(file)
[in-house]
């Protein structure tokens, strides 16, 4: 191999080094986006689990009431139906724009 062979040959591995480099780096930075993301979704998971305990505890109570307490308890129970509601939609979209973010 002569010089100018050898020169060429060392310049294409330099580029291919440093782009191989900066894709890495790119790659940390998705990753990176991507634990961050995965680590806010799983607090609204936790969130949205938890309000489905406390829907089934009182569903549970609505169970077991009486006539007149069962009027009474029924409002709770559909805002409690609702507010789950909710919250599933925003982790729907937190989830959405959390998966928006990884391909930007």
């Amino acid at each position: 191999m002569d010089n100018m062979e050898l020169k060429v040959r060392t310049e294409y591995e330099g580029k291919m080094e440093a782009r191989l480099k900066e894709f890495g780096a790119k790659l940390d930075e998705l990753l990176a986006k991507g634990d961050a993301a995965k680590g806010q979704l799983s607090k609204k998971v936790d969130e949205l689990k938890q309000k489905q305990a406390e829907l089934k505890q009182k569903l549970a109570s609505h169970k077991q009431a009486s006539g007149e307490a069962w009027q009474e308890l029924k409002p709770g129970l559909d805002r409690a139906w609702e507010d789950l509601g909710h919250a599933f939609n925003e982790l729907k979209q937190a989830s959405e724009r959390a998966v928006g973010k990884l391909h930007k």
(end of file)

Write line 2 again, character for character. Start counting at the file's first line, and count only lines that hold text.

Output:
């Protein structure tokens, strides 16, 4: 191999080094986006689990009431139906724009 062979040959591995480099780096930075993301979704998971305990505890109570307490308890129970509601939609979209973010 002569010089100018050898020169060429060392310049294409330099580029291919440093782009191989900066894709890495790119790659940390998705990753990176991507634990961050995965680590806010799983607090609204936790969130949205938890309000489905406390829907089934009182569903549970609505169970077991009486006539007149069962009027009474029924409002709770559909805002409690609702507010789950909710919250599933925003982790729907937190989830959405959390998966928006990884391909930007």